Children with borderline intellectual functioning and autism spectrum disorder: developmental trajectories from 4 to 11 years of age
Received 5 June 2017
Accepted for publication 11 July 2017
Published 4 October 2017 Volume 2017:13 Pages 2519—2526
Checked for plagiarism Yes
Review by Single-blind
Peer reviewer comments 2
Editor who approved publication: Dr Roger Pinder
Martina Barnevik Olsson,1,2 Anette Holm,3 Joakim Westerlund,1,4 Åsa Lundholm Hedvall,1,3 Christopher Gillberg,1 Elisabeth Fernell1
1Gillberg Neuropsychiatry Centre, Institute of Neuroscience and Physiology, Sahlgrenska Academy, Gothenburg University, Gothenburg, 2PRIMA Child and Adult Psychiatry, 3Department of Psychology, Astrid Lindgren Children’s Hospital, 4Department of Psychology, Stockholm University, Stockholm, Sweden
Background: Studies on autism have tended to focus either on those with intellectual disability (ie, those with intellectual quotient [IQ] under 70) or on the group that is referred to as “high-functioning”, that is, those with borderline, average or above average IQ. The literature on cognition and daily functioning in autism spectrum disorder combined specifically with borderline intellectual functioning (IQ 70–84) is limited.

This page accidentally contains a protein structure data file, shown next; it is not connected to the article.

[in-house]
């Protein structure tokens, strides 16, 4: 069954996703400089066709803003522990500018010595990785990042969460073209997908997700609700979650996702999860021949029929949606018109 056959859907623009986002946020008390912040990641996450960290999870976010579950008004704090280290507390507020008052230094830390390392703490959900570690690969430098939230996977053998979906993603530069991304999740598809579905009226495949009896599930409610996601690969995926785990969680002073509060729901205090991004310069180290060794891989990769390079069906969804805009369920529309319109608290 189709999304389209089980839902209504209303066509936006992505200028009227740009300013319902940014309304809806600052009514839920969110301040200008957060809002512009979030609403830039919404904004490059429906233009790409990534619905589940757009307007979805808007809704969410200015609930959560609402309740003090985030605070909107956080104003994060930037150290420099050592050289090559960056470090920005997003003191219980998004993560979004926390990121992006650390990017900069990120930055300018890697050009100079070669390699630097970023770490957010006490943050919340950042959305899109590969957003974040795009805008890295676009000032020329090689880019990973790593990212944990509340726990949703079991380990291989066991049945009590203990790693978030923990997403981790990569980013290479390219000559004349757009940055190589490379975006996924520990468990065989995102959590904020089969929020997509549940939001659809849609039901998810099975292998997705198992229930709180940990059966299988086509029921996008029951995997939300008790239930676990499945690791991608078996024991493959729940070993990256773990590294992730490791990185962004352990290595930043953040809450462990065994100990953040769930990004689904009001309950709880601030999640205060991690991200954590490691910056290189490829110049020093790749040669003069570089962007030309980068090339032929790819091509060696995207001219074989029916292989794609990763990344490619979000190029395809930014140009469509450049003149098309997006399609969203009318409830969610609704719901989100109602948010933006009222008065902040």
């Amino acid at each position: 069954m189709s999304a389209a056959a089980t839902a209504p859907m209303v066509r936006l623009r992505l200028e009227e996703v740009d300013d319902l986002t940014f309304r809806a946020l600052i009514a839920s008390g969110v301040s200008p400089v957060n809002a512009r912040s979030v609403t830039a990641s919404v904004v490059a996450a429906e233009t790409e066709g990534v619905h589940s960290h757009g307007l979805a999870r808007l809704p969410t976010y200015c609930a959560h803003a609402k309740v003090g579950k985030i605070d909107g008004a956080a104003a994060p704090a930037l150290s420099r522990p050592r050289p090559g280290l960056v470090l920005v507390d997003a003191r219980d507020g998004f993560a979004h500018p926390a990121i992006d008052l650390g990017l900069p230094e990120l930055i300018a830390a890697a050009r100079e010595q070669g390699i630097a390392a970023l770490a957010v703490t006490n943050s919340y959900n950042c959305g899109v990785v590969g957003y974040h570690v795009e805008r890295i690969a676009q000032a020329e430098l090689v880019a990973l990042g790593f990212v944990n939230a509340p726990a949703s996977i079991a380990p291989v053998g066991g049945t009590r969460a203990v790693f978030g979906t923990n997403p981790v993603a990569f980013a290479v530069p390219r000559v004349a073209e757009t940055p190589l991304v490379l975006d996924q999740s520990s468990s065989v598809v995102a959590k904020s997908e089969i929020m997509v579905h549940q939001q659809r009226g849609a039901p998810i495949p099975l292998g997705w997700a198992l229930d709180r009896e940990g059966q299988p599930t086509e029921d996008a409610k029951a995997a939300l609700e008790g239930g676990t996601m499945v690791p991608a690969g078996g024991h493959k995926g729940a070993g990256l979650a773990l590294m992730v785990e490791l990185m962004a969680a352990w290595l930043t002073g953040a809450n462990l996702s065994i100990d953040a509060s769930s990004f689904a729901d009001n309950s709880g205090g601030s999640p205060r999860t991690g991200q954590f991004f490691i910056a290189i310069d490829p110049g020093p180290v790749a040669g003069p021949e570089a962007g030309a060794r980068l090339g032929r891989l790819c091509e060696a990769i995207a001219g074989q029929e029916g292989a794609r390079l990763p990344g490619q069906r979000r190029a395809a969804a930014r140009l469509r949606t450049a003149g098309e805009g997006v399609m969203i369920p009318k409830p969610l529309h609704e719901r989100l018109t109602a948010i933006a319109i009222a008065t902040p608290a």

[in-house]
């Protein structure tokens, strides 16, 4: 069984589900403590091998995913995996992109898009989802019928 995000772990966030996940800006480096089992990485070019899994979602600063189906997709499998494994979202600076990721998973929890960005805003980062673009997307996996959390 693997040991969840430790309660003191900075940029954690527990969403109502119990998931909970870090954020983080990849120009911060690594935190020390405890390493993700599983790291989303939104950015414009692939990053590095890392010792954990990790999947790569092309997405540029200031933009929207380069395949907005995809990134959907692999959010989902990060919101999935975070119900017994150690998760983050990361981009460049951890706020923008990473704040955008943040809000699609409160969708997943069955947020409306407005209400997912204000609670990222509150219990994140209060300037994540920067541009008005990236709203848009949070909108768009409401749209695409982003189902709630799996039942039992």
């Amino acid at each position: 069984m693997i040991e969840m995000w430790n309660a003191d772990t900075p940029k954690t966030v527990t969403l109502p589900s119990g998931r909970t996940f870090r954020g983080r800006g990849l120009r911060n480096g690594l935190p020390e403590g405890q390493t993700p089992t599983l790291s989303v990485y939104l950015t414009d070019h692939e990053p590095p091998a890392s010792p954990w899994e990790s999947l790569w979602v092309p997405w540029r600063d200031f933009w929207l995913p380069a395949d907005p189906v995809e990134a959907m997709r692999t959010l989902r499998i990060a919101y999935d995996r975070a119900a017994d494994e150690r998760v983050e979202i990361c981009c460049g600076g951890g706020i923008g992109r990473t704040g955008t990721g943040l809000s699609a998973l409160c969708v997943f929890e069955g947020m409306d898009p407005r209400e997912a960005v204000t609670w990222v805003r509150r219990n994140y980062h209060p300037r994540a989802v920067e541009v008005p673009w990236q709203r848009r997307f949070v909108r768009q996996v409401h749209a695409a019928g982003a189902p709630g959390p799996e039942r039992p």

Methods: From a representative group of 208 preschool children diagnosed with autism spectrum disorder, those 50 children in the group with borderline intellectual functioning at ages 4.5–6.5 years were targeted for follow-up at a median age of 10 years. A new cognitive test was carried out in 30 children. Parents were interviewed with a semi-structured interview together with the Vineland Adaptive Behavior Scales (n=41) and the Autism-Tics, attention-deficit/hyperactivity disorder (AD/HD) and other comorbidities inventory (A-TAC) (n=36).
Results: Most children of interviewed parents presented problems within several developmental areas. According to A-TAC and the clinical interview, there were high rates of attention deficits and difficulties with regulating activity level and impulsivity. Vineland Adaptive Behavior Scales composite scores showed that at school age, a majority of the children had declined since the previous assessment at ages between 4.5 and 6.5 years. Almost half the tested group had shifted in their IQ level, to below 70 or above 84.
Conclusion: None of the children assessed was without developmental/neuropsychiatric problems at school-age follow-up. The results support the need for comprehensive follow-up of educational, medical and developmental/neuropsychiatric needs, including a retesting of cognitive functions. There is also a need for continuing parent/family follow-up and support.
Keywords: AD/HD, A-TAC, autism spectrum disorder, borderline intellectual functioning, developmental disorders, Vineland
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